Doc Talk: Consistency, patience are keys in parenting toddlers

12/11/2012 6:58 AM

08/08/2014 10:13 AM

For 20 years, I have had the privilege of caring for Wichita families and watching many children I delivered become well-adjusted, responsible adults. One thing that has not changed in those 20 years is that parents still feel overwhelmed with the responsibility of turning completely dependent babies into independent adults who leave home and become productive members of society.

While much of the well-child check is spent examining the physical health of a child and ensuring he is current on immunizations, an equally important part of the visit is spent on anticipatory guidance for the parents — giving them the tools and advice to survive (even thrive) during the next stage of their child’s development.

In the early months, these conversations focus on treating fevers, getting the baby to sleep through the night and transitioning to solid foods. At about 18 to 24 months there is a major transition when the child learns to say that word most dreaded by parents — “NO!” None of us is ever quite prepared to parent a toddler. I have found there are several distinct developmental phases in these preschool years, each with a different strategy, and parents can successfully manage them.

•  The “How far?” phase. This happens as soon as a child becomes mobile and has the ability to speak. Typically described as the terrible twos, the child is constantly asking “How far can I go? Is it still a no-no?” During this phase, the child is challenging our boundaries, not our authority. Be clear and consistent with your responses. Rules must be black and white and must be consistently and unemotionally enforced regardless of which parent is supervising.
•  The “Who says?” phase. Around age 3 (sooner for many second- or third-born children), children offer a new challenge. They know where the boundaries are, they just want to see if you are big and bad enough to make them comply. They want to challenge your authority as a parent to find out who is really in charge. It can be frustrating and may feel like everything is a battle (and it usually is), but keep these few tips in mind: 1) This too shall pass; 2) Your child will ultimately find comfort and security in knowing that you are capable and worthy of being the boss; 3) Now is your opportunity to parent your future teenager (if you think it is hard to exert your authority now, just wait until your child is 13 or 14), and 4) Resources are available. Consider books authored by Kevin Leman, John Rosemond and James Dobson. Once your child realizes you are the parent and he or she is not, relative peace will return to your family.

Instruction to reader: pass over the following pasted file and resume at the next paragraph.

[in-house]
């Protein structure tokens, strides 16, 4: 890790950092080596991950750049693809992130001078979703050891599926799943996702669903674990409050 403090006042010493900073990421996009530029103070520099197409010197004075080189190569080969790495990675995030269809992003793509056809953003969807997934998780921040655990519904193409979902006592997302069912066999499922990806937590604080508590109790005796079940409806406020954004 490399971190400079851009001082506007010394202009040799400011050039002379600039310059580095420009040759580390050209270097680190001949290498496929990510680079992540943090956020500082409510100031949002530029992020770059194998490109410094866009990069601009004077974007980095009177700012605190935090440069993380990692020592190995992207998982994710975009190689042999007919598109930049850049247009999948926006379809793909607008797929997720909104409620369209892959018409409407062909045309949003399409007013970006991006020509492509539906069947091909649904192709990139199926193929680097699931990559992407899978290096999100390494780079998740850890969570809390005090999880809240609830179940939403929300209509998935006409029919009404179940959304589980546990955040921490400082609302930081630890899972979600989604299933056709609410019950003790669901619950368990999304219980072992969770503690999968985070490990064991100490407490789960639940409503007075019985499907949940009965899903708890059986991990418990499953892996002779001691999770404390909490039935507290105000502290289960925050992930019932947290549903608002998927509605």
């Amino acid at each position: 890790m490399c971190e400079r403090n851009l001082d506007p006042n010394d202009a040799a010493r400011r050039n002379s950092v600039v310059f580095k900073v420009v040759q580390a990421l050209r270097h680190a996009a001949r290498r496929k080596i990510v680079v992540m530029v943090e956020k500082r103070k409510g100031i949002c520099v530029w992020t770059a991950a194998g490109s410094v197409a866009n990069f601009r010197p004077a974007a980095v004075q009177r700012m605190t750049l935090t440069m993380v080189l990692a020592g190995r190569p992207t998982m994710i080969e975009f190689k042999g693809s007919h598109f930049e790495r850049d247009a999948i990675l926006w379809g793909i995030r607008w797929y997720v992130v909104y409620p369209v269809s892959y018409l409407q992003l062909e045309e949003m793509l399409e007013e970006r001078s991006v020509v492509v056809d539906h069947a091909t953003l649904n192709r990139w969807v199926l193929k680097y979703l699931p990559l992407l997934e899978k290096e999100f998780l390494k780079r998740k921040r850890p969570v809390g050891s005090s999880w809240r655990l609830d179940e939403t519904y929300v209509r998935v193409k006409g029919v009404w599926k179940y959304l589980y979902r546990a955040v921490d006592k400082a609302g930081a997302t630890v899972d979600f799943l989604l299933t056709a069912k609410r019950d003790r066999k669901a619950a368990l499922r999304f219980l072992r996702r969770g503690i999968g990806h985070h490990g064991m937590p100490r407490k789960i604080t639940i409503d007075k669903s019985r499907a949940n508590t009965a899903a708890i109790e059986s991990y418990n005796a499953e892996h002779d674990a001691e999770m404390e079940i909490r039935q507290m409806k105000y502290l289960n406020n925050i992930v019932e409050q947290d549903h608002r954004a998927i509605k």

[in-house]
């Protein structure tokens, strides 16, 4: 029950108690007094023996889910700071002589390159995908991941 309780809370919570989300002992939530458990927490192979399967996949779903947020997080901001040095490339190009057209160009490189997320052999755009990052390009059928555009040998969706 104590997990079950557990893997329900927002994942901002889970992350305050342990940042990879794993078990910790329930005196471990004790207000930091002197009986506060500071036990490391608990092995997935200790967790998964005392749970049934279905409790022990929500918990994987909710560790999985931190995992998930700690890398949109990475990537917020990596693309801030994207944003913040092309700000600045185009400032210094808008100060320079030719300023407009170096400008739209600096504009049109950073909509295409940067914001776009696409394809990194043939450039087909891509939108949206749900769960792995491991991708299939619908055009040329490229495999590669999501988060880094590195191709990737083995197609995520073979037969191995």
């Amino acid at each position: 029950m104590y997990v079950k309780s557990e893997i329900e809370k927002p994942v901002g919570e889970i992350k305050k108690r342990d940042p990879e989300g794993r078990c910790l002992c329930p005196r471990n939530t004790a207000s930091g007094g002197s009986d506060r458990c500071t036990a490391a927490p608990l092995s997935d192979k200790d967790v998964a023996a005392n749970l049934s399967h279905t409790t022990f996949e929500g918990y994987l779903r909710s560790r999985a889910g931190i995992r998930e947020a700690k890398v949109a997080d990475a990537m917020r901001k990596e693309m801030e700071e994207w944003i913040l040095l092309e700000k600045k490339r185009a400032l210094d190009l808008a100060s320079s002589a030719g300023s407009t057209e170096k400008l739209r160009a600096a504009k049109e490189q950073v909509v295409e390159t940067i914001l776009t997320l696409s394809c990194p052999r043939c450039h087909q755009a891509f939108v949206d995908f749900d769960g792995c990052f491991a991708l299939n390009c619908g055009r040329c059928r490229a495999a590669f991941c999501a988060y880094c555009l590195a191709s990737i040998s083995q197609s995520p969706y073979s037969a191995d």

•  The “Why?” stage. I enjoyed this stage the most. It allows the teacher and creative genius within you to emerge. This usually begins around age 4 or 5 when children can comprehend more complex concepts such as respect, honesty, integrity and kindness.

Now that they know clear boundaries you have the opportunity to transfer lifetime values by using experiences and infractions to instruct your child. For example, suppose your child brings you a bouquet of flowers. A sweet gesture, but you know that those flowers must have come from the neighbor’s garden. This is a great opportunity to thank your child for his or her kindness as you explain that we don’t take things that aren’t ours. There will be opportunities every day to teach and reinforce principles that can transform your young child into a productive member of society.

Parenting is not for the weak and timid, but with a little coaching and a lot of practice, it can be the most satisfying job of your life.

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